Pulmonary nocardiosis Definition
Pulmonary nocardiosis is an infection of the lung with the bacteria,
Nocardiosis - pulmonary
Causes, incidence, and risk factors
Nocardia infection develops when you breathe in (inhale) the bacteria. The infection causes
pneumonia-like symptoms. The infection can spread to any part of the body.
People at highest risk for nocardia infection are those with a weakened immune system. This includes people who have:
Been taking steroids or other medicines that weaken the immune system for a long time
Had an organ transplant
Other people at risk include those with chronic lung problems related to smoking, emphysema, or other infections such as
Symptoms Entire body
Fever (comes and goes)
General ill feeling ( malaise)
Night sweats Gastrointestinal system
Lungs and airways
Chest pain not due to heart problems
Coughing up blood
Cough with mucus
Shortness of breath Muscles and joints
Change in mental state
Signs and tests
Your doctor or nurse will examine you and listen to your lungs using a stethoscope. You may have abnormal lung sounds, called crackles. Tests that may be done include: Treatment
The goal of treatment is to control the infection. Antibiotics are used, but it may take a while to get better. You must keep taking the medications for at least 3 months.
Surgery may be needed to remove or drain infected areas.
Your health care provider may tell you to stop taking any medicines that weaken your immune system. Never stop taking any medicine before talking to your health provider first.
The outcome is often good when diagnosed and treated quickly.,
The outcome is poor when the infection spreads outside the lung, treatment is delayed, or the patient has serious underlying diseases.
Complications Calling your health care provider
Call your health care provider if you have symptoms of this disorder. Early diagnosis and treatment may improve the chance of a good outcome.
Be careful when using corticosteroids. Use these drugs sparingly, in the lowest effective doses and for the shortest periods of time possible.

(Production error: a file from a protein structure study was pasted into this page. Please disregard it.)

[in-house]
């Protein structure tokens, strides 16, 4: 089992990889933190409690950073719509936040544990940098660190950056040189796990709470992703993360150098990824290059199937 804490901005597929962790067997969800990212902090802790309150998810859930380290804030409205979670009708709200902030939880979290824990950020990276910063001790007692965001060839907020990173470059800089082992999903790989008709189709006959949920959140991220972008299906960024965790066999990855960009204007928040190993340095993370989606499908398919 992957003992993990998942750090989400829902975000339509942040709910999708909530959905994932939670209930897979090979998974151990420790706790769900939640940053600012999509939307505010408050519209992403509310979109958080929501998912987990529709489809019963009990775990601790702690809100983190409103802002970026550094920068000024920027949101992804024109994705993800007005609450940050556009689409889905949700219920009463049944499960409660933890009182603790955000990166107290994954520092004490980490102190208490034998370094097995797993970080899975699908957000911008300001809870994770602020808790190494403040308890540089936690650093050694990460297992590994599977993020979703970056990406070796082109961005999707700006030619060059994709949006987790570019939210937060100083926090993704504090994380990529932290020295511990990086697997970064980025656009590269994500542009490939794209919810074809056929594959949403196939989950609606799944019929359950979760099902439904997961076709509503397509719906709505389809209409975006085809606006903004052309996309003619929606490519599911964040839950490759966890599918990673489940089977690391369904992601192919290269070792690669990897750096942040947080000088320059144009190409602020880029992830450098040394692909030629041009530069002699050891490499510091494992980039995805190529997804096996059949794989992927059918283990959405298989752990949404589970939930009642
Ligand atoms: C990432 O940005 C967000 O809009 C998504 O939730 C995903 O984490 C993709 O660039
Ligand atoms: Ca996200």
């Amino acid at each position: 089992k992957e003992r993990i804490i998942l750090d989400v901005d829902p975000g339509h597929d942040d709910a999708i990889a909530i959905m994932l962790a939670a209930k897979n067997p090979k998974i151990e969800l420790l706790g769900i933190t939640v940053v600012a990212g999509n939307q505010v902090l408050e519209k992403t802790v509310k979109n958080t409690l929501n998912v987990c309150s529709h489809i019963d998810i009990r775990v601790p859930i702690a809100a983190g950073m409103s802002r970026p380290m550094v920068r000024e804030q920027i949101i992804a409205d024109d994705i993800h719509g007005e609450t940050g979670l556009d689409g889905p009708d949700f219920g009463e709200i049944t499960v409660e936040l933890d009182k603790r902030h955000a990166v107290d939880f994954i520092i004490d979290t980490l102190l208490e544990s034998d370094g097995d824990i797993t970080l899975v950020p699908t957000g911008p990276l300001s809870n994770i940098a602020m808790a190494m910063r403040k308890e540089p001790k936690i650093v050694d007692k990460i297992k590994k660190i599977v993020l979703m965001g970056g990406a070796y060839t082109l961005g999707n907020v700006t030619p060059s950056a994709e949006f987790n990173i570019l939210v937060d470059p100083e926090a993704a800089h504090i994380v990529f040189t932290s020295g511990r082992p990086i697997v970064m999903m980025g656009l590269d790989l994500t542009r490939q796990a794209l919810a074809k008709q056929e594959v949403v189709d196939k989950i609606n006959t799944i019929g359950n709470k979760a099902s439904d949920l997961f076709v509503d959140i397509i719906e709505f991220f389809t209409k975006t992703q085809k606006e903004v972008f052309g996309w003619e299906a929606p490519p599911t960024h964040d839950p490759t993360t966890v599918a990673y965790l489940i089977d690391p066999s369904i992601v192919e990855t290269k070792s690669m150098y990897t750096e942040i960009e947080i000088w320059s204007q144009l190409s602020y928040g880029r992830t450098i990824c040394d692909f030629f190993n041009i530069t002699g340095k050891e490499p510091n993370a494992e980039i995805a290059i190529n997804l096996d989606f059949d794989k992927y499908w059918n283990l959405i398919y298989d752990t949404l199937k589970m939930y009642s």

Some patients with an impaired immune system may need to take antibiotics for long periods of time to prevent the infection from returning.
Torres A. Pyogenic bacterial pneumonia and lung abscess. In: Mason RJ, Broaddus CV, Martin TR, et al.
Murray & Nadel's Textbook of Respiratory Medicine. 5th ed. Philadelphia, Pa: Saunders Elsevier; 2010:chap 32.
Limper AH. Overview of pneumonia. In: Goldman L, Schafer AI, eds.
Cecil Medicine. 24th ed. Philadelphia, Pa: Saunders Elsevier; 2011:chap 97.
David C. Dugdale, III, MD, Professor of Medicine, Division of General Medicine, Department of Medicine, University of Washington School of Medicine. Denis Hadjiliadis, MD, Assistant Professor of Medicine, Division of Pulmonary, Allergy and Critical Care, University of Pennsylvania, Philadelphia, PA. Also reviewed by David Zieve, MD, MHA, Medical Director, A.D.A.M. Health Solutions, Ebix, Inc.
The information provided herein should not be used during any medical emergency or for the diagnosis or treatment of any medical condition. A licensed medical professional should be consulted for diagnosis and treatment of any and all medical conditions. Call 911 for all medical emergencies. Links to other sites are provided for information only -- they do not constitute endorsements of those other sites. © 1997-
A.D.A.M., Inc. Any duplication or distribution of the information contained herein is strictly prohibited.